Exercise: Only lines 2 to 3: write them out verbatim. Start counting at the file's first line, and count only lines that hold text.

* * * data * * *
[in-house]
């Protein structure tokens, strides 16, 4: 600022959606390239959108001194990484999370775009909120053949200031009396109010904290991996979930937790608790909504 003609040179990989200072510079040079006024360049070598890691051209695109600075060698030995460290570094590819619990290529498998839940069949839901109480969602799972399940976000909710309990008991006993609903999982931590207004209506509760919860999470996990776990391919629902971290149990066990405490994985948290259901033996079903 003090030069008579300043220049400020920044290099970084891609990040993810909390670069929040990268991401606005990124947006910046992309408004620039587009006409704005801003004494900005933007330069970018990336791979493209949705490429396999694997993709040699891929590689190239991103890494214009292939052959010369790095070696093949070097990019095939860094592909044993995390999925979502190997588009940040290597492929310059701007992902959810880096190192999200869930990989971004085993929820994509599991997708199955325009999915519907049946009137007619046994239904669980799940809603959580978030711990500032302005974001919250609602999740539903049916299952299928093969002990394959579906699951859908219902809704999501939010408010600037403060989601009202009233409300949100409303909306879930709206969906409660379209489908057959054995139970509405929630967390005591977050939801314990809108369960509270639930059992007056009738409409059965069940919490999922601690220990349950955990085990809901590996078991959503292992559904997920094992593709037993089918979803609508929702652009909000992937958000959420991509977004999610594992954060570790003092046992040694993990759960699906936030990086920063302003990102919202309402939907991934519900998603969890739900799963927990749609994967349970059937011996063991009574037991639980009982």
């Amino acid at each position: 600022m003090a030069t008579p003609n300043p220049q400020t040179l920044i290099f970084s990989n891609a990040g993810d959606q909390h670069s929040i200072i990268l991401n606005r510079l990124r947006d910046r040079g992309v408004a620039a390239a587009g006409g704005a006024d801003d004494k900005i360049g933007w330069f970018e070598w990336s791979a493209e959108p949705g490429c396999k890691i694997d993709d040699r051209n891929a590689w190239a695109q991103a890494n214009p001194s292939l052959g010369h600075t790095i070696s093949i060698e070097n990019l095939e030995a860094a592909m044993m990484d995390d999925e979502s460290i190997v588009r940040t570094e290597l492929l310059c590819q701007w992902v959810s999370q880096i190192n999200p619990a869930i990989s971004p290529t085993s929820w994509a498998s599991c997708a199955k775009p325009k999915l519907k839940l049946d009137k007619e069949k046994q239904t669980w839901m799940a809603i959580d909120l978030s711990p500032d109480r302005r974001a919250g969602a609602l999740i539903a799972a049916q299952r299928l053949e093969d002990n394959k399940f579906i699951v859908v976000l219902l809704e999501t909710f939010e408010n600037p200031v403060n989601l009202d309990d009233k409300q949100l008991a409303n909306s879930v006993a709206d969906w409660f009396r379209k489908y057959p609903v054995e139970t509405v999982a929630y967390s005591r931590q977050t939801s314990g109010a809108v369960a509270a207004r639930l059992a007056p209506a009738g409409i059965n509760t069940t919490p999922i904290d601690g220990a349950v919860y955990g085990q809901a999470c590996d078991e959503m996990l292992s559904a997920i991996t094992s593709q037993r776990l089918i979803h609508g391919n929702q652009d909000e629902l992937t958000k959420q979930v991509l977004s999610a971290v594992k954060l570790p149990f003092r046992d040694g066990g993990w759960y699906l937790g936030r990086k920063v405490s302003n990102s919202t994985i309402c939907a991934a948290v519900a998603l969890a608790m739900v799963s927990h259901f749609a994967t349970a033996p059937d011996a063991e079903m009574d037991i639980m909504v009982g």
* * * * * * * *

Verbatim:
């Protein structure tokens, strides 16, 4: 600022959606390239959108001194990484999370775009909120053949200031009396109010904290991996979930937790608790909504 003609040179990989200072510079040079006024360049070598890691051209695109600075060698030995460290570094590819619990290529498998839940069949839901109480969602799972399940976000909710309990008991006993609903999982931590207004209506509760919860999470996990776990391919629902971290149990066990405490994985948290259901033996079903 003090030069008579300043220049400020920044290099970084891609990040993810909390670069929040990268991401606005990124947006910046992309408004620039587009006409704005801003004494900005933007330069970018990336791979493209949705490429396999694997993709040699891929590689190239991103890494214009292939052959010369790095070696093949070097990019095939860094592909044993995390999925979502190997588009940040290597492929310059701007992902959810880096190192999200869930990989971004085993929820994509599991997708199955325009999915519907049946009137007619046994239904669980799940809603959580978030711990500032302005974001919250609602999740539903049916299952299928093969002990394959579906699951859908219902809704999501939010408010600037403060989601009202009233409300949100409303909306879930709206969906409660379209489908057959054995139970509405929630967390005591977050939801314990809108369960509270639930059992007056009738409409059965069940919490999922601690220990349950955990085990809901590996078991959503292992559904997920094992593709037993089918979803609508929702652009909000992937958000959420991509977004999610594992954060570790003092046992040694993990759960699906936030990086920063302003990102919202309402939907991934519900998603969890739900799963927990749609994967349970059937011996063991009574037991639980009982």
């Amino acid at each position: 600022m003090a030069t008579p003609n300043p220049q400020t040179l920044i290099f970084s990989n891609a990040g993810d959606q909390h670069s929040i200072i990268l991401n606005r510079l990124r947006d910046r040079g992309v408004a620039a390239a587009g006409g704005a006024d801003d004494k900005i360049g933007w330069f970018e070598w990336s791979a493209e959108p949705g490429c396999k890691i694997d993709d040699r051209n891929a590689w190239a695109q991103a890494n214009p001194s292939l052959g010369h600075t790095i070696s093949i060698e070097n990019l095939e030995a860094a592909m044993m990484d995390d999925e979502s460290i190997v588009r940040t570094e290597l492929l310059c590819q701007w992902v959810s999370q880096i190192n999200p619990a869930i990989s971004p290529t085993s929820w994509a498998s599991c997708a199955k775009p325009k999915l519907k839940l049946d009137k007619e069949k046994q239904t669980w839901m799940a809603i959580d909120l978030s711990p500032d109480r302005r974001a919250g969602a609602l999740i539903a799972a049916q299952r299928l053949e093969d002990n394959k399940f579906i699951v859908v976000l219902l809704e999501t909710f939010e408010n600037p200031v403060n989601l009202d309990d009233k409300q949100l008991a409303n909306s879930v006993a709206d969906w409660f009396r379209k489908y057959p609903v054995e139970t509405v999982a929630y967390s005591r931590q977050t939801s314990g109010a809108v369960a509270a207004r639930l059992a007056p209506a009738g409409i059965n509760t069940t919490p999922i904290d601690g220990a349950v919860y955990g085990q809901a999470c590996d078991e959503m996990l292992s559904a997920i991996t094992s593709q037993r776990l089918i979803h609508g391919n929702q652009d909000e629902l992937t958000k959420q979930v991509l977004s999610a971290v594992k954060l570790p149990f003092r046992d040694g066990g993990w759960y699906l937790g936030r990086k920063v405490s302003n990102s919202t994985i309402c939907a991934a948290v519900a998603l969890a608790m739900v799963s927990h259901f749609a994967t349970a033996p059937d011996a063991e079903m009574d037991i639980m909504v009982g």